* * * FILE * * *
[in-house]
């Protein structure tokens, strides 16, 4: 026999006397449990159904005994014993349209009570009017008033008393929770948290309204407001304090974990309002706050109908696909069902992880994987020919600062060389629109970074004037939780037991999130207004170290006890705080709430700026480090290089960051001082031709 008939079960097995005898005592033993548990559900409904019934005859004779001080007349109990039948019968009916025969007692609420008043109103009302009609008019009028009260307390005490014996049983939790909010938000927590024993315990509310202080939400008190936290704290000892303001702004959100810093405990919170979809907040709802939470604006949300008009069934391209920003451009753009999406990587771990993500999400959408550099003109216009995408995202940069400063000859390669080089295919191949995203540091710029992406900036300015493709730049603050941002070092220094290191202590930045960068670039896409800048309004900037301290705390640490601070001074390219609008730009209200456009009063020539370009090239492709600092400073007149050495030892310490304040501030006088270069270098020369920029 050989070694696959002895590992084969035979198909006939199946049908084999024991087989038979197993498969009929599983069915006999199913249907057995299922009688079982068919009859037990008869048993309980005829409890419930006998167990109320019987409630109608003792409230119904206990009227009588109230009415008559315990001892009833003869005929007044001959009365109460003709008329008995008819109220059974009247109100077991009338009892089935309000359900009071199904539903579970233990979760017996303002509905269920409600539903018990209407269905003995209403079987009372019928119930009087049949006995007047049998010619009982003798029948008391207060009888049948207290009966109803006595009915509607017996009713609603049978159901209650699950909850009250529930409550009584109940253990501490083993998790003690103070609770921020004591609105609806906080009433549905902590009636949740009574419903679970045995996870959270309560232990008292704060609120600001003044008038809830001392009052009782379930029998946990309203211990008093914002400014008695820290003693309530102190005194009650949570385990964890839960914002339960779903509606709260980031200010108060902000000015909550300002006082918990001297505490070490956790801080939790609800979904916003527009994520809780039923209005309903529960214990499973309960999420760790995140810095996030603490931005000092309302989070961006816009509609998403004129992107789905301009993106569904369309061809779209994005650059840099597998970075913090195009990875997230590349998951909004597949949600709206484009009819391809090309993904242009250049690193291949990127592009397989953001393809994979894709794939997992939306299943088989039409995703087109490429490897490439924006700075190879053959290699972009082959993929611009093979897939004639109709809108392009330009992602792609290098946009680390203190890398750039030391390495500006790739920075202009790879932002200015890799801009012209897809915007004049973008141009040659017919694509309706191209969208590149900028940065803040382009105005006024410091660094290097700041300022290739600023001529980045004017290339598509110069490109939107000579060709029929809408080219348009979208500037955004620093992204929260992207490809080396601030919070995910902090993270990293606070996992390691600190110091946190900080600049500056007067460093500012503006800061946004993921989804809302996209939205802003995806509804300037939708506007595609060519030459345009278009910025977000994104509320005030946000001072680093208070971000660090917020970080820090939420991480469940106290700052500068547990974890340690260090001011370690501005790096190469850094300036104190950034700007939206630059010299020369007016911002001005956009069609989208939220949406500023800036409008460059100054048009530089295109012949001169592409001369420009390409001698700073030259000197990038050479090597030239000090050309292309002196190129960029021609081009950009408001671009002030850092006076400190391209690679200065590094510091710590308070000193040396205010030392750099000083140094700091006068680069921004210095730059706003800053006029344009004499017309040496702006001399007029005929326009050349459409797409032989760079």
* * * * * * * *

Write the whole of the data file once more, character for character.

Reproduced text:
[in-house]
């Protein structure tokens, strides 16, 4: 026999006397449990159904005994014993349209009570009017008033008393929770948290309204407001304090974990309002706050109908696909069902992880994987020919600062060389629109970074004037939780037991999130207004170290006890705080709430700026480090290089960051001082031709 008939079960097995005898005592033993548990559900409904019934005859004779001080007349109990039948019968009916025969007692609420008043109103009302009609008019009028009260307390005490014996049983939790909010938000927590024993315990509310202080939400008190936290704290000892303001702004959100810093405990919170979809907040709802939470604006949300008009069934391209920003451009753009999406990587771990993500999400959408550099003109216009995408995202940069400063000859390669080089295919191949995203540091710029992406900036300015493709730049603050941002070092220094290191202590930045960068670039896409800048309004900037301290705390640490601070001074390219609008730009209200456009009063020539370009090239492709600092400073007149050495030892310490304040501030006088270069270098020369920029 050989070694696959002895590992084969035979198909006939199946049908084999024991087989038979197993498969009929599983069915006999199913249907057995299922009688079982068919009859037990008869048993309980005829409890419930006998167990109320019987409630109608003792409230119904206990009227009588109230009415008559315990001892009833003869005929007044001959009365109460003709008329008995008819109220059974009247109100077991009338009892089935309000359900009071199904539903579970233990979760017996303002509905269920409600539903018990209407269905003995209403079987009372019928119930009087049949006995007047049998010619009982003798029948008391207060009888049948207290009966109803006595009915509607017996009713609603049978159901209650699950909850009250529930409550009584109940253990501490083993998790003690103070609770921020004591609105609806906080009433549905902590009636949740009574419903679970045995996870959270309560232990008292704060609120600001003044008038809830001392009052009782379930029998946990309203211990008093914002400014008695820290003693309530102190005194009650949570385990964890839960914002339960779903509606709260980031200010108060902000000015909550300002006082918990001297505490070490956790801080939790609800979904916003527009994520809780039923209005309903529960214990499973309960999420760790995140810095996030603490931005000092309302989070961006816009509609998403004129992107789905301009993106569904369309061809779209994005650059840099597998970075913090195009990875997230590349998951909004597949949600709206484009009819391809090309993904242009250049690193291949990127592009397989953001393809994979894709794939997992939306299943088989039409995703087109490429490897490439924006700075190879053959290699972009082959993929611009093979897939004639109709809108392009330009992602792609290098946009680390203190890398750039030391390495500006790739920075202009790879932002200015890799801009012209897809915007004049973008141009040659017919694509309706191209969208590149900028940065803040382009105005006024410091660094290097700041300022290739600023001529980045004017290339598509110069490109939107000579060709029929809408080219348009979208500037955004620093992204929260992207490809080396601030919070995910902090993270990293606070996992390691600190110091946190900080600049500056007067460093500012503006800061946004993921989804809302996209939205802003995806509804300037939708506007595609060519030459345009278009910025977000994104509320005030946000001072680093208070971000660090917020970080820090939420991480469940106290700052500068547990974890340690260090001011370690501005790096190469850094300036104190950034700007939206630059010299020369007016911002001005956009069609989208939220949406500023800036409008460059100054048009530089295109012949001169592409001369420009390409001698700073030259000197990038050479090597030239000090050309292309002196190129960029021609081009950009408001671009002030850092006076400190391209690679200065590094510091710590308070000193040396205010030392750099000083140094700091006068680069921004210095730059706003800053006029344009004499017309040496702006001399007029005929326009050349459409797409032989760079």